Just one in three UK adults said they felt confident in recognising symptoms of possible childhood cancer, according to results of a survey published online in the journal Archives of Disease in Childhood.
Researchers from the University of Nottingham said the findings demonstrated the need for initiatives to plug this gap in knowledge.
Childhood cancer is the leading cause of death in children over the age of 12 months, and a major cause of acquired disability, the study authors noted. Around 3755 new cases are diagnosed every year in children and young people under the age of 24 in the UK. Concerningly, survival rates are reported to lag behind those of the rest of Europe, they added.
The researchers highlighted that cancer symptoms in young people usually mimic more common ailments. Because of this, practitioners wait for evidence of symptom persistence or progression to evolving symptom clusters before initiating further investigations. However, this approach delivered "life-threatening and disabling" presentations at diagnosis due to characteristically rapidly advancing disease.
Given that childhood cancers are not preventable and screening tests are currently unavailable, public and professional awareness to ensure early diagnosis and treatment are the favoured way to close the gap and improve the outcome, the authors said.
Six Questions on Perceived Risk
The observational study assessing public awareness of the risks and symptoms of cancer in children, teenagers, and young adults aged under 18 years in Great Britain.
A cross-sectional opinion survey was conducted by Ipsos MORI in May 2019 via face-to-face computer-assisted interviews with 1000 adults. The survey consisted of six questions around perceived risk, overall confidence in recognising cancer signs and symptoms, information sources, whether symptoms merited discussion with a doctor, and knowledge of symptoms indicative of cancer in a child/teenager.
Of the adult cohort, 32% had children aged under 16 years in the household, and 13% were aged between 18 and 24 years.
The researchers found that only one in three (32%) felt confident about identifying the tell-tale signs and symptoms of childhood cancer. Those who had children were 50% more likely to not feel confident about this than participants without children – 42% versus 27%.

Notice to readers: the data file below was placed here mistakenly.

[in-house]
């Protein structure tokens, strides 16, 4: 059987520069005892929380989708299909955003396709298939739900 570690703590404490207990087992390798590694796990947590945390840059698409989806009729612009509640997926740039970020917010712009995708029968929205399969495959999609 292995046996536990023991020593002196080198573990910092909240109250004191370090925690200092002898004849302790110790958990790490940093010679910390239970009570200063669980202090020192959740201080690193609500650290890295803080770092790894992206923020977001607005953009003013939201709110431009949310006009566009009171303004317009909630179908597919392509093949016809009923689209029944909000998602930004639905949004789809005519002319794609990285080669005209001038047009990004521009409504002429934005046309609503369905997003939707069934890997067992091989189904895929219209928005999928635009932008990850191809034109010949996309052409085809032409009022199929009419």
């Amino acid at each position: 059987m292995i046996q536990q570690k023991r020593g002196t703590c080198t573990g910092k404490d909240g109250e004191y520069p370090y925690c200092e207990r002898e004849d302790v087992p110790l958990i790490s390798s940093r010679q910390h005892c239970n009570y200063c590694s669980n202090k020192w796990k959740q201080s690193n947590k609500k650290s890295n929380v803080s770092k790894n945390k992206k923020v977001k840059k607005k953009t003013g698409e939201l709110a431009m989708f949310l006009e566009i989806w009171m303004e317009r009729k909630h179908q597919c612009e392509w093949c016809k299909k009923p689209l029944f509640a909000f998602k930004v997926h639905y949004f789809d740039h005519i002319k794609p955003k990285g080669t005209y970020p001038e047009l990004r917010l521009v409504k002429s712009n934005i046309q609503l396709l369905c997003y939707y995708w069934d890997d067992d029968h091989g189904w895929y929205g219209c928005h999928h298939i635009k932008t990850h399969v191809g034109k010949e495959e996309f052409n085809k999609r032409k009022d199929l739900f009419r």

Childhood cancer symptom awareness in the survey ranged from 10% to 46%, which was significantly lower than that in an adult awareness survey where the percentage ranged between 63% and 94%.
On average, respondents identified only around one in four (10.6 out of 42) classical signs and symptoms of cancer. The most recognised symptoms included a lump or swelling in the pelvis, testicle, or breast (46%), blood in urine or stool (44%), changes to moles (43%), a lump/swelling in the chest wall or armpits (41%), and weight loss (40%).
The least recognised symptoms were early/late puberty (10%), developmental delay in infants (11%), and slow growth (13%), with 8%, 2%, and 6%, respectively, perceiving no need to discuss these symptoms with a doctor.
A significant proportion of respondents said they would wait 3 months — or not seek medical advice at all — for persistent/recurrent sore throat or hoarse voice (43%) and slow recovery after bone or joint injury (43%).
More than half of the respondents assessed seizures/fits, blood in urine or stool, and persistent vomiting as symptoms requiring medical assessment within 48 hours. by over half the participants included.
The research also revealed lower symptom awareness in participants from ethnic minorities and those from less affluent backgrounds.
Need to Boost Symptom Awareness
"Perceived rarity of cancer in children is a key barrier to early diagnosis," underlined the authors. "While the number of cases may be small compared with adult cancers, the cumulative risk from birth to early adulthood is comparable to that of other childhood illnesses," they pointed out. This was something that needed to be "communicated with the public", as parents usually associated common symptoms with common childhood ailments, but not cancer.
Accelerating childhood cancer diagnosis enabled identification of cancers at lower stages and also prevented further lifelong disabilities, they stressed.
"The survey findings show that the public is unaware of childhood cancer risk, has a lack of confidence in recognising signs and symptoms, and has low knowledge of childhood cancer symptoms," alerted the authors.
Targeted awareness activities was necessary to plug these gaps, they stressed.